Crawford isn't a whole lot different than Johnson and McDoom. Most evaluations cite an advanced understanding of routes, excellent athleticism without crazy top-end speed, and technical adeptness. The term "polished" is frequently deployed. In October Michigan was apparently selling him on their lack of depth at slot receiver, which both McDoom and Johnson are also candidates to play. All three are also candidates on the outside.

Crawford has a few inches on his compatriots and is the most likely to be a full-time outside guy; all three can move inside or out depending on Michigan's need on any particular down.  ESPN:

very competitive speed and slippery elusiveness…  very shifty with wiggle and fluid change-of-direction to use at the top of stems into and out of breaks. … can get on the toes of defenders quickly to eat up cushion … knows how to use his feet, hips and burst to gain separation. …very adept at tracking the deep ball over the shoulder …reasonably wide catch radius …can make people miss, … may not just run by people [in college] like he routinely does at this level. … athletic and precise and has a good feel for the game.


electric in and out of breaks. …quickness to separate …brings a lot to the table after the catch as an elusive player with good moves. …aggressive mentality as a blocker. He really takes pride in picking up a block… great toughness. … Kenny Stills type


…strong route runner where he cuts extraordinarily well and he does a great job setting up cornerbacks. The four-star is also exceptional at catching low passes by getting his hands under the ball and scooping it. Sometimes, he lets the ball get into his body, but most of the time Crawford rips it out of the air.


…does everything well. …solid frame and is much stronger than he looks. …nice burst, is a polished route runner and has good top end speed. … natural pass catcher and always uses his hands rather than his body to make a play. He's also a smart kid and knows the game.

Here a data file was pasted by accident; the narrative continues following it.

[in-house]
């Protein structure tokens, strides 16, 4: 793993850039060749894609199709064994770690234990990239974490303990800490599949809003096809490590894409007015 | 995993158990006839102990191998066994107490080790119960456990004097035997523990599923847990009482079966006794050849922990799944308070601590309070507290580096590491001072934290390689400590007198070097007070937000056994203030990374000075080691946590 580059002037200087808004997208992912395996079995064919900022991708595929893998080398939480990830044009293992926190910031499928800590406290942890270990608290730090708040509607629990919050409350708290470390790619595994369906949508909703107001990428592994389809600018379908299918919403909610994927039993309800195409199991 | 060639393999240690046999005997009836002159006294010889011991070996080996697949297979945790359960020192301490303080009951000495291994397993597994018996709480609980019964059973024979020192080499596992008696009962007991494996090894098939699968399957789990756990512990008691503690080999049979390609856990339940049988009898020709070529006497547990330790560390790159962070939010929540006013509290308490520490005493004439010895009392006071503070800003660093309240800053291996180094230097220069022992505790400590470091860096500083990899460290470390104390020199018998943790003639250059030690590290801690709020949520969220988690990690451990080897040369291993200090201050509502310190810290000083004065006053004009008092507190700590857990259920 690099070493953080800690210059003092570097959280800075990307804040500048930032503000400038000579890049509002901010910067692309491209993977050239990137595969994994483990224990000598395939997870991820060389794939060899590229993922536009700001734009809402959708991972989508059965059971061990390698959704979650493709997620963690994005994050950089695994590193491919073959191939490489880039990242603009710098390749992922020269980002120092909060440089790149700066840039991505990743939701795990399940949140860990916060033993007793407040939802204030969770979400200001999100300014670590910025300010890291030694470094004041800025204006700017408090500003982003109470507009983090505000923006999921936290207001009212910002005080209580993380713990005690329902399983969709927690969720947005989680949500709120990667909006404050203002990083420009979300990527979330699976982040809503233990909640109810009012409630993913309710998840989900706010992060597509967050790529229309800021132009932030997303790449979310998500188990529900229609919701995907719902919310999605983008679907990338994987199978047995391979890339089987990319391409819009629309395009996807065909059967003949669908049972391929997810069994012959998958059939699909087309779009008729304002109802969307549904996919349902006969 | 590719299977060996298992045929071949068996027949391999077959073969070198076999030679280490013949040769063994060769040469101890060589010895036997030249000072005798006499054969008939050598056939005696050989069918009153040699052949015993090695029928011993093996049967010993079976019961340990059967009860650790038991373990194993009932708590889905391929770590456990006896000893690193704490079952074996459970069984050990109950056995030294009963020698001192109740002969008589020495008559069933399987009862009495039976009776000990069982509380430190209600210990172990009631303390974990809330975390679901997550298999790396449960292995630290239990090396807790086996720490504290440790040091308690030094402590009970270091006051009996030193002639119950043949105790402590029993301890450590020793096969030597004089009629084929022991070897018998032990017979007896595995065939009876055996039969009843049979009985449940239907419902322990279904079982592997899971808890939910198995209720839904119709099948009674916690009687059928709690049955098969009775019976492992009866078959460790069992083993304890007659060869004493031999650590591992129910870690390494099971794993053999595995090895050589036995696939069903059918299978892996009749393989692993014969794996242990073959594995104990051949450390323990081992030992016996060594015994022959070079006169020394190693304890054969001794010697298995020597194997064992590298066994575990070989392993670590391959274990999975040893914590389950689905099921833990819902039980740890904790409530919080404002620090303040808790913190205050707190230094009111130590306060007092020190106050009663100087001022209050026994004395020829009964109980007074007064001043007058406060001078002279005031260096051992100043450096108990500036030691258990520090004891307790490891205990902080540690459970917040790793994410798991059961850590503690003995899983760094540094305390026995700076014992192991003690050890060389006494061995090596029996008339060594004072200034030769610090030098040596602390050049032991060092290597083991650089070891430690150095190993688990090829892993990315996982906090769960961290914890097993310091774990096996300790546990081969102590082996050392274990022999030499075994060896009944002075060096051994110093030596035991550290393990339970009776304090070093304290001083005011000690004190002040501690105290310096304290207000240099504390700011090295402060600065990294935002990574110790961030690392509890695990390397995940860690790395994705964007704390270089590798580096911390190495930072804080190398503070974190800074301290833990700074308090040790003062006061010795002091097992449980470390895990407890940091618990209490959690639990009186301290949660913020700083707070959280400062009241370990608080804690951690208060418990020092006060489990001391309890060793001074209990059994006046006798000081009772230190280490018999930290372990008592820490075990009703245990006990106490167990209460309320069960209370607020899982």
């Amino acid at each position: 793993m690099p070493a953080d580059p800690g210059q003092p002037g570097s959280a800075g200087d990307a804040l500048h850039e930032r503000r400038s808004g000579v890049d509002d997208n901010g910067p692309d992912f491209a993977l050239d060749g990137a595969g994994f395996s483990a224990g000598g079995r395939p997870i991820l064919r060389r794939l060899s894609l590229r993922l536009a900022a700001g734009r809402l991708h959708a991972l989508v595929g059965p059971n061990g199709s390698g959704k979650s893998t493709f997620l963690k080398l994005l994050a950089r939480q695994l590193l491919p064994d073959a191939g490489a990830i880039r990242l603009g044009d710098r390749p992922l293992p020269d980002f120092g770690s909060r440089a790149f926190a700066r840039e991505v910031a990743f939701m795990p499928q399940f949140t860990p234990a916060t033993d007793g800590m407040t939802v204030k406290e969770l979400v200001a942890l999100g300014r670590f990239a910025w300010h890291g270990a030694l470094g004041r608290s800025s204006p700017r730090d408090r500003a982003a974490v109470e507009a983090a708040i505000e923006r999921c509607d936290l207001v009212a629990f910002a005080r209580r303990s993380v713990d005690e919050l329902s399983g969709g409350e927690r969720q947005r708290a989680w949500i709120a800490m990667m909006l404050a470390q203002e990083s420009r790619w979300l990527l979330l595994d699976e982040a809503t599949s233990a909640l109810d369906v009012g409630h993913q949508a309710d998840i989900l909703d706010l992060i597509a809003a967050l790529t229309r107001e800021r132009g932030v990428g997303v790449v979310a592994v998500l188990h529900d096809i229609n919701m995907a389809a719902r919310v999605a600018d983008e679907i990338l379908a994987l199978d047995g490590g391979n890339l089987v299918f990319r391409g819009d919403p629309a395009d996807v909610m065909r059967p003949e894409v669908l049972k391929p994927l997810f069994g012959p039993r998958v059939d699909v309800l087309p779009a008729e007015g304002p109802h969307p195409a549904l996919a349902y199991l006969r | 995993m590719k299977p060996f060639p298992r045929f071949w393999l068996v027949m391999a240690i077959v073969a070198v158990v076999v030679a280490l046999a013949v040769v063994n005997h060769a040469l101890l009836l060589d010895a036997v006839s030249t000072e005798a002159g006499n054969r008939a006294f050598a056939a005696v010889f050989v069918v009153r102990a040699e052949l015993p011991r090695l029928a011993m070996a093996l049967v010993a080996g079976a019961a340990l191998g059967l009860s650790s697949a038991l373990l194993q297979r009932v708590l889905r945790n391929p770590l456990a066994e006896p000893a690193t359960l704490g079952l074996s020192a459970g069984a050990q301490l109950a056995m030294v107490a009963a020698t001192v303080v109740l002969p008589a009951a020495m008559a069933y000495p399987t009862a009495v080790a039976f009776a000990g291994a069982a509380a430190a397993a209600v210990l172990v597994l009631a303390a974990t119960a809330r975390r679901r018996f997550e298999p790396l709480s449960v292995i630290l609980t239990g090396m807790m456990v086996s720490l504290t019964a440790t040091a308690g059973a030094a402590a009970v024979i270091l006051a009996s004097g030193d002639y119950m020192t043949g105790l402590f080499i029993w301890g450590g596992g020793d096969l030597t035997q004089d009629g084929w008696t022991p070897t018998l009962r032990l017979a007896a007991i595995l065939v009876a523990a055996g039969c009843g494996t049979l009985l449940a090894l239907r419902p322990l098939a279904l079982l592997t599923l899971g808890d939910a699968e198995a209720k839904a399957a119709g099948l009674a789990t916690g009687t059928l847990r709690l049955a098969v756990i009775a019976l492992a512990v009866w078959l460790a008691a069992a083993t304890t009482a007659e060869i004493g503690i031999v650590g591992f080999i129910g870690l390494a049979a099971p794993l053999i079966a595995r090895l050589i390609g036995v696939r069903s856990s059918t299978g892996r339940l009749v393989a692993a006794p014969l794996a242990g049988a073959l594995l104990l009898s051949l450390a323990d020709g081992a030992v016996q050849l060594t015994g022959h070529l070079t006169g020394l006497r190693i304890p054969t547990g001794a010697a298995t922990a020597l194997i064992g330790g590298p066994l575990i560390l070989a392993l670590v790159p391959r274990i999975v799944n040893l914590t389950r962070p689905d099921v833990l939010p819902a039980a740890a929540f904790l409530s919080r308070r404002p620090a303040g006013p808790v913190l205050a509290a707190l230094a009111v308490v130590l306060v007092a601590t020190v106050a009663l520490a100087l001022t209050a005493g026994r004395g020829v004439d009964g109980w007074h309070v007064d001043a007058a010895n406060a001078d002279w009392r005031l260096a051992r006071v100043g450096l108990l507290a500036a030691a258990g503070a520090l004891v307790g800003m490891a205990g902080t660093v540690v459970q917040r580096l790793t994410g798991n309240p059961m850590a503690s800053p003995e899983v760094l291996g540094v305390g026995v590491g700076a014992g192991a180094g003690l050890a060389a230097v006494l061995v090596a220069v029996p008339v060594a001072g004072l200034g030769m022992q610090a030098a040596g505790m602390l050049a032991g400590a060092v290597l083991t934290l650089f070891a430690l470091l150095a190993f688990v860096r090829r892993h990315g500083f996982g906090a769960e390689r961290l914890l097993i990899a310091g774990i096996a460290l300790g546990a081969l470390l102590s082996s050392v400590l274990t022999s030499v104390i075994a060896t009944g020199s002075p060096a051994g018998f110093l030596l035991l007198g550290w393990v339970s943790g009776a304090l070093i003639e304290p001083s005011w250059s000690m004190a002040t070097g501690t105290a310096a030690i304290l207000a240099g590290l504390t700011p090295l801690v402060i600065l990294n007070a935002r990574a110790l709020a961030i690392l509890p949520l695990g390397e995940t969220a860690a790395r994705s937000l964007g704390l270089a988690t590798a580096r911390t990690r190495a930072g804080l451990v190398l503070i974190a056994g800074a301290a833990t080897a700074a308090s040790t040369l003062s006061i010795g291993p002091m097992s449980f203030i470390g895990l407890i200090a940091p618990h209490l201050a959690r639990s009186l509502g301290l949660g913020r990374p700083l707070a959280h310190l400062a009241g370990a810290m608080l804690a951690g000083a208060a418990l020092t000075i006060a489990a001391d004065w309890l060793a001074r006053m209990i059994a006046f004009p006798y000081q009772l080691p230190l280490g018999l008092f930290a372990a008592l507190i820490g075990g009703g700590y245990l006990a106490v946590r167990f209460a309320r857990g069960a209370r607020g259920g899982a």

Son of a Coach:

very good speed and flashes some extra burst at times that a lot of other players don’t have. …  plays really hard. …  good hands and shows good body control on sideline catches. I would like to see him be more of a player that attacks the ball at its highest point … very good potential as a route runner and does a good job of selling double moves. Because he’s a better athlete than many of the players covering him, he sometimes will rely on just running by them and not running the crispest routes. 

Tim Sullivan:

…a good route-runner with outstanding hands… good short-area quickness …isn't a deep burner… his football savvy, vision, and quickness allow him to make big plays anyway.

Touch The Banner:

…does a good job of bursting off the line of scrimmage….can shake defenders in space. … deft route runner who does a good job of using head movement and jab steps to set up defensive backs. … shows the ability to work across the middle of the field without being affected by impending contact. … does not have many obvious weaknesses in his game.

While last bit is a theme repeated by a few different evaluations, there are some negative reports.

A couple of grumbles about his hands seem to be based on a bad camp or day of practice; more complete evaluations are generally positive. There are a more durable concerns. He didn't blow people away at the Army game. This Rivals evaluation from the game is skeptical about Crawford's ability to be a deep threat: